Dry hair has always been a natural’s worst enemy. No one wants tired ashy hair, and as a result, it seems that we have been on a never-ending quest for the magical cure to remedy our thirsty strands. The long-standing consensus has been that oils and butters are natural hair’s best friend and in order to have beautifully long hair, you need to grab the oil, slather your scalp and strands, and minimize the shampoo. Today, we are going to take a closer look at oils and butters and their place in hair care. You might be surprised to find out that our beloved oils and butters could be causing more harm than good.
People of African descent have the driest hair type of all other ethnicities
The structure of our hair lends itself to the production of dryer strands. Sebum, hair’s natural moisturizer, when released from the hair follicle, travels down the hair shaft and provides the hair with the moisture that it needs. Differences in follicles size, hair texture, and coarseness of hair along with lifestyle and exposure to the heat and sun, all effect how much sebum is produced and how effective it is at traveling the length of the strands to provide the hair with much needed moisture.
The shine or sheen that hair produces is a result of the texture and oil content of the hair.
Hair with silkier surface textures tend to be shinier than hair with a more course texture. Silkier surface textures are better able to reflect light and thus create a shiny appearance. Natural hair, with all of its bends, kinks, and coils does not reflect light the same as hair with a smoother texture. This results in more of a sheen to the hair strands than a shine. There are products available, typically in the form of oils, that are able to create “shine” or a “shiny appearance” to the hair, but their effects are generally temporary and require reapplication to maintain the look or appearance of shine. It is important to remember that the appearance of shine created by applying oils to the hair, is not indicative of the health or state of the natural hair.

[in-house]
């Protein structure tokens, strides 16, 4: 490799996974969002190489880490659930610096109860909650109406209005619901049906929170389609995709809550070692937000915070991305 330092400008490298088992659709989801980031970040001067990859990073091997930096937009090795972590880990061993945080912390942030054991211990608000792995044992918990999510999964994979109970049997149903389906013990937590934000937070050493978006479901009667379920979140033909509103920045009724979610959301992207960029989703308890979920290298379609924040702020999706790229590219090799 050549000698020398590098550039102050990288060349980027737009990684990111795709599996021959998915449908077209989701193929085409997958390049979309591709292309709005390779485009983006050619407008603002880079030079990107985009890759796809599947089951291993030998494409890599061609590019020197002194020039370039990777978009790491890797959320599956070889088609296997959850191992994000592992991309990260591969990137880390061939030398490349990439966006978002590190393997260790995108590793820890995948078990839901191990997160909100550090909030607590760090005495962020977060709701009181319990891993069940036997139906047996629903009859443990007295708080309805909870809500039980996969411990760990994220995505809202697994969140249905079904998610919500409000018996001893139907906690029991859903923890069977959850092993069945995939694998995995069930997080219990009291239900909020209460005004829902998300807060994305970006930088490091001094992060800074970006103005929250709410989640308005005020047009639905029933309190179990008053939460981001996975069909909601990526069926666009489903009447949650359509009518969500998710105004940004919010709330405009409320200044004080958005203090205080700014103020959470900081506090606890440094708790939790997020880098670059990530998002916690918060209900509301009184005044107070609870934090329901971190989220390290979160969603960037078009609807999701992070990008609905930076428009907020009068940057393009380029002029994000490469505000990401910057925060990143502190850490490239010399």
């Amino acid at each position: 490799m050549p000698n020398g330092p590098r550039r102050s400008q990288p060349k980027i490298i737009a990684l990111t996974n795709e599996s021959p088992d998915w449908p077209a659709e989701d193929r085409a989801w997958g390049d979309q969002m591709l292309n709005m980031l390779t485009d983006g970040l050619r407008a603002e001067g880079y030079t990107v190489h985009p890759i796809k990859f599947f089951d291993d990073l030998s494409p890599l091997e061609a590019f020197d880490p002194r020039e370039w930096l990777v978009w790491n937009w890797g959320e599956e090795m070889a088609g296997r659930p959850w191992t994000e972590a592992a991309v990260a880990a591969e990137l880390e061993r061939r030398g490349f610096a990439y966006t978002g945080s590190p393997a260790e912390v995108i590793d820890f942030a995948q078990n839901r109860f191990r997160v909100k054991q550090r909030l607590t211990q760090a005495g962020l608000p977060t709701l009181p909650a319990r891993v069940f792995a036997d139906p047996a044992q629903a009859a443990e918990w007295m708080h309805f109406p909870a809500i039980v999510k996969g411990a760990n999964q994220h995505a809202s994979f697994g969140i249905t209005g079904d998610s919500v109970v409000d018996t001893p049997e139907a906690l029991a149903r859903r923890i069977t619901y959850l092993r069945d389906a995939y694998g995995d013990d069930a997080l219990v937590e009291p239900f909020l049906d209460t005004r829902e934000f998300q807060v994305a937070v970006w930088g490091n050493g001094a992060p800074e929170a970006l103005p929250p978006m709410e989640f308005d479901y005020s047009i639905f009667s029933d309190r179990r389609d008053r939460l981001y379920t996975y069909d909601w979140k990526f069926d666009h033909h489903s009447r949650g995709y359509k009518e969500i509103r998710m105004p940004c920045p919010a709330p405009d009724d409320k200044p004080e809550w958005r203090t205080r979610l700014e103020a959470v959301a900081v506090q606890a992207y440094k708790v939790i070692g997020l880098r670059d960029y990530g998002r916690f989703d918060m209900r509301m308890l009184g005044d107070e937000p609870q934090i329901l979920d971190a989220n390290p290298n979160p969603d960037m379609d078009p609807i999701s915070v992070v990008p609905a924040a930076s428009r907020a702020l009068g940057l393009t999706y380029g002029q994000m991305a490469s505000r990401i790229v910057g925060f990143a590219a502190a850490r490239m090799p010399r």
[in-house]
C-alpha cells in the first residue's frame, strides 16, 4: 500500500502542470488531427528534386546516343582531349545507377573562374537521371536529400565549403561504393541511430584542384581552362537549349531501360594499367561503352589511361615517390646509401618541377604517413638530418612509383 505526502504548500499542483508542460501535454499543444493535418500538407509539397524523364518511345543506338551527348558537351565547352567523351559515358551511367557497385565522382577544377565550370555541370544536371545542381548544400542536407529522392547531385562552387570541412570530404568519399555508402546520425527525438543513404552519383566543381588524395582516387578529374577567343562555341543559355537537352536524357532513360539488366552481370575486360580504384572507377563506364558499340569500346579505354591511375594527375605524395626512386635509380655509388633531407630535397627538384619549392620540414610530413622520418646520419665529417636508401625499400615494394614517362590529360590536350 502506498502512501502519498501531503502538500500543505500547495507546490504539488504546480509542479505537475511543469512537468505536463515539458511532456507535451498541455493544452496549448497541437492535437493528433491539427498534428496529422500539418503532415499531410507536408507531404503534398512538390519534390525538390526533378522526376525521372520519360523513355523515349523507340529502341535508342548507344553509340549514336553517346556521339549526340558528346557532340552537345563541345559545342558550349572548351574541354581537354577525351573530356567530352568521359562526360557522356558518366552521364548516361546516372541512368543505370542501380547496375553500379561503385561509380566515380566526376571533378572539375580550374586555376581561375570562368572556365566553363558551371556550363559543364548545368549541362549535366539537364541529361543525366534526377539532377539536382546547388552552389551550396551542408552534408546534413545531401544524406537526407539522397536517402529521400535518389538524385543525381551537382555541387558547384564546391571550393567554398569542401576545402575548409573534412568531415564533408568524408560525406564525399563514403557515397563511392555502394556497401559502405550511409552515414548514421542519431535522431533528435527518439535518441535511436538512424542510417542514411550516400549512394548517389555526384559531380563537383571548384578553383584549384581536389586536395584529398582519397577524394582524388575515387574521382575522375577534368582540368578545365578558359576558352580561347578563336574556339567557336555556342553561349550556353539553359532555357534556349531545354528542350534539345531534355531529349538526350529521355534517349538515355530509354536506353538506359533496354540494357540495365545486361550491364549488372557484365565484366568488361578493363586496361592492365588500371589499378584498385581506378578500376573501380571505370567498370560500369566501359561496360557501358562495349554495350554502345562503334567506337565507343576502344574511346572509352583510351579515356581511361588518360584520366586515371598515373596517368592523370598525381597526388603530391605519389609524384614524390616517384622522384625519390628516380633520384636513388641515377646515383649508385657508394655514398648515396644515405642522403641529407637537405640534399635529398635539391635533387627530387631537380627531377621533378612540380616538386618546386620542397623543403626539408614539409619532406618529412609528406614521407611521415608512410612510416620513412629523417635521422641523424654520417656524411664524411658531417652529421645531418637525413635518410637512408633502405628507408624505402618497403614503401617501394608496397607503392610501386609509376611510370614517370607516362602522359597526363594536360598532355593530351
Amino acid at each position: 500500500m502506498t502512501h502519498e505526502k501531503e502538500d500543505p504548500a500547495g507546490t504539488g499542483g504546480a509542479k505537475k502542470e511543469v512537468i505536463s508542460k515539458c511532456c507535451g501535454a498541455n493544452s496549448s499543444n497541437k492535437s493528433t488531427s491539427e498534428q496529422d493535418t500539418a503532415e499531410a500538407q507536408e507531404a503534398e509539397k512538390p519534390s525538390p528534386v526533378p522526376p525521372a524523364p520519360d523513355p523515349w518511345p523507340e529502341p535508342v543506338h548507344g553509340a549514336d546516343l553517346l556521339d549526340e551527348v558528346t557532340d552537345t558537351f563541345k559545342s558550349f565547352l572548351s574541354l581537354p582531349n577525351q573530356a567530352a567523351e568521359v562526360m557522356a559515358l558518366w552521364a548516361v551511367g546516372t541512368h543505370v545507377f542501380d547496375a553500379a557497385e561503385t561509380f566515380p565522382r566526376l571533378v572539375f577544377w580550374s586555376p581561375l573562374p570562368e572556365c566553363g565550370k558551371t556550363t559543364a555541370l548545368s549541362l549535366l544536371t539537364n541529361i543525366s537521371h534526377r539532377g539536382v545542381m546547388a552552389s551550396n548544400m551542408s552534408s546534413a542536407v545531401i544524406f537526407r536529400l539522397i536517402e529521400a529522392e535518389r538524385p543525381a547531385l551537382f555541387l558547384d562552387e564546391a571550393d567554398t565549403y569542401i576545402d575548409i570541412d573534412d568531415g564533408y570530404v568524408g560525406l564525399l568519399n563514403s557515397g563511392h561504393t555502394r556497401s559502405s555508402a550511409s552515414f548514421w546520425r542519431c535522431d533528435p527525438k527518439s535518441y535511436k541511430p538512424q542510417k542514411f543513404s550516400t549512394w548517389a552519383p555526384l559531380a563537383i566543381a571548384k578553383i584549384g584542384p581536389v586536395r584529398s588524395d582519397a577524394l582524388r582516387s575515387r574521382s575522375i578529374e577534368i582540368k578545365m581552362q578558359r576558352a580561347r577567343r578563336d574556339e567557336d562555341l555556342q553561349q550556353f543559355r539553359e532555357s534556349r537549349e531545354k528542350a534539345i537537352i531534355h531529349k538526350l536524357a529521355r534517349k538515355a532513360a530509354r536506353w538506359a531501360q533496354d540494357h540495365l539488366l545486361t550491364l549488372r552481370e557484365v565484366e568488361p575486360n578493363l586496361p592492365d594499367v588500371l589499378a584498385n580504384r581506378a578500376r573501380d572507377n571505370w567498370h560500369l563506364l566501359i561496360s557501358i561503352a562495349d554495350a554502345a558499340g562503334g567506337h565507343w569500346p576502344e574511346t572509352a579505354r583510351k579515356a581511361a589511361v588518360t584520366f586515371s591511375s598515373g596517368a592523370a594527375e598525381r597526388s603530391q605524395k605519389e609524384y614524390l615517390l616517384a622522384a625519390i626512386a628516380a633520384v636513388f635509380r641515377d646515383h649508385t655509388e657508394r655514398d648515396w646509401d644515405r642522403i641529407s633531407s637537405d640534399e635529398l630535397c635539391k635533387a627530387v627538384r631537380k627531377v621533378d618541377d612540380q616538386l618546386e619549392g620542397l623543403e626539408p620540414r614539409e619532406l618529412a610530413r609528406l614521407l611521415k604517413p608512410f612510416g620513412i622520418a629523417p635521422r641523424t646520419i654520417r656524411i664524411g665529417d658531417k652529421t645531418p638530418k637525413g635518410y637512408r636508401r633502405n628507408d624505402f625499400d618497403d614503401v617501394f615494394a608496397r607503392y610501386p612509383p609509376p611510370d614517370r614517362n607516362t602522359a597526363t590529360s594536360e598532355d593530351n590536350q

All oils, whether they penetrate the strands or not, leave a film on the hair that leads to build up overtime.
It is well known that not all oils are created equal. What may be less known, is that while some oils are made up of molecules that are small enough to penetrate the hair shaft, research shows that all oils, no matter how small, leave a layer of film on the hair strands. Any oil or lipid films present on the strands will reduce the hairs ability to absorb water from the atmosphere and result in a lack of moisture and dehydration of the strands. The larger the molecules in the oil the thicker the layer of film that coats the strands. The end result being greasy, shiny, dehydrated hair. While some oils may help in the ease of combing or detangling hair the film left behind, when not properly cleansed from the strands will ultimately result in buildup that encourages fungal and bacterial growth as well as scalp irritation and hair loss.
The quest for hydration can lead to a vicious cycle if not approached correctly. While oils and butters may add some temporary cosmetic relief, the end result is often continued dehydration which spurs an increased use of oils thus resulting in product build-up, dry brittle strands, and breakage.
The foundation for hydration, regardless of your hair care routine, begins with water. Moisture comes from water. It always has and always will. You can aide your hair in the absorption of water by establishing a healthy lifestyle that includes increased consumption of water and a proper wash routine that includes shampooing the scalp to remove build up that may occur from the products used during styling. Shampooing cleanses the scalp, and conditioner seals the strands. Any additional products added to the strands after they have been sealed are for styling or cosmetic purposes. The incorporation of plant-based, water-soluble products into your hair care routine will aid in the reduction of build-up, and also allow your strands to freely receive moisture from the atmosphere.
Oil is not the best road to hydrated hair, in fact it often leads you down a road of dehydration and desperation.
I can share many more facts as to why oil is not your hair’s best friend, but in the interest of both our attention spans, I’ll leave you with this. Oil is not the best road to hydrated hair, in fact it often leads you down a road of dehydration and desperation. If you’re looking for a place to start on your hydration journey start with water. Speaking from experience, the difference is like night and day. Once you discover the beauty of healthy, hydrated strands,ultimately, you’ll will be glad you did.
- The Science of Black Hair: A Comprehensive Guide to Textured Hair Care(Standard Edition: Black & White)